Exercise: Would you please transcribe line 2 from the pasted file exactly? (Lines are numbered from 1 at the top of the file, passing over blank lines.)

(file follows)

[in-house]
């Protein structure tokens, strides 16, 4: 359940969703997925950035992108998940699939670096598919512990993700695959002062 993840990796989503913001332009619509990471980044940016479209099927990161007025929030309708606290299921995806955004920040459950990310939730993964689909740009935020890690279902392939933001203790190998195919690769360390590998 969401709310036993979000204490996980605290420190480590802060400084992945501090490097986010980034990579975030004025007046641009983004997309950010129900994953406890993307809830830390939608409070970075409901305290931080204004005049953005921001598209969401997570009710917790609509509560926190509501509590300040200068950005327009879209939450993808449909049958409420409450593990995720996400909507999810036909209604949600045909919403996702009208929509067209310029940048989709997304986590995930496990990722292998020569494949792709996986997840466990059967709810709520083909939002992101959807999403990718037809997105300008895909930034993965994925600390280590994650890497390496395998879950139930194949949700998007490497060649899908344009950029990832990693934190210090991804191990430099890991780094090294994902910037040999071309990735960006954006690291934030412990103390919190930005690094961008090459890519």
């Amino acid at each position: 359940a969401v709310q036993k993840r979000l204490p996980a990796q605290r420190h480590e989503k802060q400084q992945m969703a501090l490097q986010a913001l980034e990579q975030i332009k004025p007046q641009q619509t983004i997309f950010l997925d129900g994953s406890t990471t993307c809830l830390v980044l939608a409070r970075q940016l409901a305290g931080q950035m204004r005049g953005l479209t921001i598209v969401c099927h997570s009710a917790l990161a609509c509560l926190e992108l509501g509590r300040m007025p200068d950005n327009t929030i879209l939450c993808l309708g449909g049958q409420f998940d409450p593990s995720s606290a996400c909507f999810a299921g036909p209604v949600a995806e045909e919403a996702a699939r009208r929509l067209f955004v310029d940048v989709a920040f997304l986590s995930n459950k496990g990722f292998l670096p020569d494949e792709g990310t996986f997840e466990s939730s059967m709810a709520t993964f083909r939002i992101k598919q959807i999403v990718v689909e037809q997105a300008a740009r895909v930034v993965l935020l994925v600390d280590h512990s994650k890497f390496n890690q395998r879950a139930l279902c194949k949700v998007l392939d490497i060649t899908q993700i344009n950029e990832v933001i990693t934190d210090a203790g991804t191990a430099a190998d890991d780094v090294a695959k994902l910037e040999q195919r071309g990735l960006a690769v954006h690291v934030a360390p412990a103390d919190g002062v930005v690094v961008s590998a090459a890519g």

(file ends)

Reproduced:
């Protein structure tokens, strides 16, 4: 359940969703997925950035992108998940699939670096598919512990993700695959002062 993840990796989503913001332009619509990471980044940016479209099927990161007025929030309708606290299921995806955004920040459950990310939730993964689909740009935020890690279902392939933001203790190998195919690769360390590998 969401709310036993979000204490996980605290420190480590802060400084992945501090490097986010980034990579975030004025007046641009983004997309950010129900994953406890993307809830830390939608409070970075409901305290931080204004005049953005921001598209969401997570009710917790609509509560926190509501509590300040200068950005327009879209939450993808449909049958409420409450593990995720996400909507999810036909209604949600045909919403996702009208929509067209310029940048989709997304986590995930496990990722292998020569494949792709996986997840466990059967709810709520083909939002992101959807999403990718037809997105300008895909930034993965994925600390280590994650890497390496395998879950139930194949949700998007490497060649899908344009950029990832990693934190210090991804191990430099890991780094090294994902910037040999071309990735960006954006690291934030412990103390919190930005690094961008090459890519």